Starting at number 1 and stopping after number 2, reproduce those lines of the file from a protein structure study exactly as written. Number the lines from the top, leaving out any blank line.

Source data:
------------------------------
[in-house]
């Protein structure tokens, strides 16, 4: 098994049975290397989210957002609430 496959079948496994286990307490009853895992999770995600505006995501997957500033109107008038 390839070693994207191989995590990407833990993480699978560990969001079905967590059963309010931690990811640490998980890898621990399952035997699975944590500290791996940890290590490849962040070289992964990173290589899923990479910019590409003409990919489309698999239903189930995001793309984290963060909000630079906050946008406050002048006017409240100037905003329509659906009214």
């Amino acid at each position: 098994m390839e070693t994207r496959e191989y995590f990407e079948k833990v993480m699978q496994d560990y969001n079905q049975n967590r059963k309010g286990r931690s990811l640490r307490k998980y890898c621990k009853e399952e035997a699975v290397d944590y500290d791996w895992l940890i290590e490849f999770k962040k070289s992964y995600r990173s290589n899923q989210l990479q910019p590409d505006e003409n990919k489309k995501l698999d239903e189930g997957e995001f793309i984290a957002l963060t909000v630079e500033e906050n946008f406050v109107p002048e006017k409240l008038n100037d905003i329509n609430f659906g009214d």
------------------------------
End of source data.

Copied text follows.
[in-house]
């Protein structure tokens, strides 16, 4: 098994049975290397989210957002609430 496959079948496994286990307490009853895992999770995600505006995501997957500033109107008038 390839070693994207191989995590990407833990993480699978560990969001079905967590059963309010931690990811640490998980890898621990399952035997699975944590500290791996940890290590490849962040070289992964990173290589899923990479910019590409003409990919489309698999239903189930995001793309984290963060909000630079906050946008406050002048006017409240100037905003329509659906009214």